24 Apr 2017 | Ms Raina Singh | Financial Chronicle
Incessant rain and untimely snowfall that led to flood-like situations and brought life to a standstill in Srinagar and other parts of Kashmir Valley last week, was a grim reminder of the devastation caused by the deluge in 2014.
Looking at recent data, one will find that Srinagar is not the only city that is facing recurring climate related disasters. Mumbai, Chennai, Visakhapatnam, Surat, Bhopal, Gurugram and many other cities are facing flood-like situations year after year due to very high rainfall, cyclones and storm surges.
21 Apr 2017 | Ms Sonia Grover | Deccan Herald
India generates 61,754 million litres per day (MLD) of sewage, but only 38% of it is treated, and the rest goes untreated into water bodies.
As per the estimates given by the Central Pollution Control Board, 38,791 MLD of wastewater finds its way into waterbodies, out of which 10,000 MLD alone comes from industrial sources. Because of untreated sewage discharge into waterbodies, the quality of the water is deteriorating while affecting aquatic ecosystems.
04 Apr 2017 | | The Statesman
One of the main issues likely to be discussed during the Bangladesh Prime Minister's impending visit to India is the sharing of the Teesta river water. The issue has repeatedly featured in previous talks, but without any concrete results. This time, can one expect any forward movement?
31 Mar 2017 | Ms Sonia Grover | DailyO
Most of the cities in India are grappling with the issue of demand and supply gap, with their administrations going beyond the city boundaries to lift water from distant sources to meet the rising demand.
On the other hand, these cities experience the problem of urban flooding during the monsoon. Even one intense shower can lead to water-logging, as was seen in Gurugram city last year.
The 2015 floods in Chennai are also an example of rampant development encroaching upon traditional water bodies.
30 Mar 2017 | | The Pioneer
Architects play a key role in determining the sustainability of a project. They must, therefore, utilise technology to enhance their designs instead of letting technologies govern their designs. A right combination of passive and active design strategies will minimise resource use.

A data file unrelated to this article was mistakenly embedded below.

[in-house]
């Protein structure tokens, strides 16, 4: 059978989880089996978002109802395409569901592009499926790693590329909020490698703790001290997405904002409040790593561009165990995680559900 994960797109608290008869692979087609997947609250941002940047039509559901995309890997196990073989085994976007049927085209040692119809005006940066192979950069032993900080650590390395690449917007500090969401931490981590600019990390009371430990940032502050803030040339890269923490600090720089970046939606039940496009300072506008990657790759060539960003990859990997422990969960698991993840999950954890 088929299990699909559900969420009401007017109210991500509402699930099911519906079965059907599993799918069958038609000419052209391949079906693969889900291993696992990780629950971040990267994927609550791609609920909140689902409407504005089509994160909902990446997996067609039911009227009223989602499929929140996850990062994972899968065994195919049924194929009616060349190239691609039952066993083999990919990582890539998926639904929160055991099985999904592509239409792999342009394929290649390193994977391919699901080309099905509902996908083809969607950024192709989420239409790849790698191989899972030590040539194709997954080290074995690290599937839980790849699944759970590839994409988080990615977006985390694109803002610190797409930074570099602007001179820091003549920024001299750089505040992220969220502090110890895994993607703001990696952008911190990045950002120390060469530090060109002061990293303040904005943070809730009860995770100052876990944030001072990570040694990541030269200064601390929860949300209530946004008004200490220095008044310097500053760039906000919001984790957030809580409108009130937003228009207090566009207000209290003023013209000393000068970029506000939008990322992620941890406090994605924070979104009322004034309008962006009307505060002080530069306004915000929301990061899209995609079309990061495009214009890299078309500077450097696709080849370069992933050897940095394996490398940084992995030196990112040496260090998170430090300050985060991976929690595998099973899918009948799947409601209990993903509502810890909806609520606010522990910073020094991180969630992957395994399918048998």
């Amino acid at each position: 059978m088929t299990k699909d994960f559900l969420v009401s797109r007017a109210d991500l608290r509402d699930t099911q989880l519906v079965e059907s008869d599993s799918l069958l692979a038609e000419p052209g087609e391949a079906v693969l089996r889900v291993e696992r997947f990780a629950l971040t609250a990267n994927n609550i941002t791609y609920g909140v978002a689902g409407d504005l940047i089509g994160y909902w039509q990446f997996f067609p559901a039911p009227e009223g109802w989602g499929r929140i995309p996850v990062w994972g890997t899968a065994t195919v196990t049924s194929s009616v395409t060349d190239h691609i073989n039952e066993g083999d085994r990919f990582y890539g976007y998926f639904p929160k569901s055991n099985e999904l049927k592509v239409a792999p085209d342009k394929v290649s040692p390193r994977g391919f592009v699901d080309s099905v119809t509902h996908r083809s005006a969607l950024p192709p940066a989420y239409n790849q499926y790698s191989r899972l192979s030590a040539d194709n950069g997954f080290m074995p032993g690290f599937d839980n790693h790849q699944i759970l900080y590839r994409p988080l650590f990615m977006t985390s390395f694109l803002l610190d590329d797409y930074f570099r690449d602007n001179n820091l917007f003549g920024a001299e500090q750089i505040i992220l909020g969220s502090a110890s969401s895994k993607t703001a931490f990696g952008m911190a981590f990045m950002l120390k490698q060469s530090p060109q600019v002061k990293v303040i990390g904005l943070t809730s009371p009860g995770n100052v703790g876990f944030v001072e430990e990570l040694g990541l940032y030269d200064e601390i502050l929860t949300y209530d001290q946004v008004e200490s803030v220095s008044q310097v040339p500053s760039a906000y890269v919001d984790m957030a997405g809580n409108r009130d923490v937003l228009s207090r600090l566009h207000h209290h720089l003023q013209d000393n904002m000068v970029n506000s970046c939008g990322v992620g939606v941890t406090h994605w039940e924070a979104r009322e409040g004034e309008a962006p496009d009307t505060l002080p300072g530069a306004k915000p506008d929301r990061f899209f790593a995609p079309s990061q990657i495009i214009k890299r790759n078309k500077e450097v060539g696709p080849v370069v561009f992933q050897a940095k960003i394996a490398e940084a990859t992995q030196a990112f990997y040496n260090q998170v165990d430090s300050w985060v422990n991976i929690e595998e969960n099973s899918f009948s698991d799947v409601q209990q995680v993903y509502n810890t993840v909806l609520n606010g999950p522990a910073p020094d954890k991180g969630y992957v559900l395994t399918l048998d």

21 Mar 2017 | Dr Pia Sethi | The Hindustan Times
India's forest policy recently came into the spotlight when a report by an institution was erroneously projected as a draft of the new forest policy. The resulting discussion it fuelled flagged some important issues including the need for a new forest policy, and the extent to which its objectives and emphasis ought to deviate from the previous one.
The 1988 National Forest Policy (NFP) was visionary in its scope and ambition, where precedence was given to maintaining the "ecological balance of the nation as vital for sustenance of all lifeforms."
18 Mar 2017 | | The Hindu Business Line
On March 22, we will celebrate the 24th World Water Day. The theme this year is 'Waste Water'. This day is generally observed to spread awareness among the general public and focus on its importance in sustainable development.
In any discourse about water, waste water is less talked about as against normal water supply. But waste water is a resource in a circular economy, and its safe management is an efficient investment in human health and the ecosystem. Although waste water is water that's generally wasted, in reality it is a resource.
20 Feb 2017 | | The Financial Express
Since demonetisation the whole concept of cashless society has been attracting a lot of attention. Thus, the current thinking is that as soon as possible, the country must move away from cash payments to those that are digital. Indeed, the government has taken a number of steps to push digital payments. The idea is to wean all strata of populace away from exchange of physical form of currency and move them to digital ones through online payments, credit/debit cards, and mobile-based apps.
15 Feb 2017 | Mr Sumit Sharma | Deccan Herald
The unacceptable air quality in our cities is a major challenge for the country. Almost 80% of the cities violate the standards prescribed by the Central Pollution Control Board. A recent study by The Energy and Resources Institute (TERI) showed that the whole Indo-Gangetic plain is severely polluted on account of particulate matter.
The situation would relentlessly worsen and spread to other parts of the country if remedial actions are not taken immediately. The transport sector is one of the reasons behind high levels of pollutants in cities.
12 Feb 2017 | | The Goan
The introduced species which are new to the environment can cause serious problems to the native biota. They can be severely damaging to the local flora and fauna through their over competitive nature. There are over 18 different species of plants and animals that are reported along the Indian coastline that might have got invaded and established 1, 2. This article highlights some of the well-known invasive species in the marine environment, its harmful effects, and points out the adaptability needed in an organism to succeed in a new environment.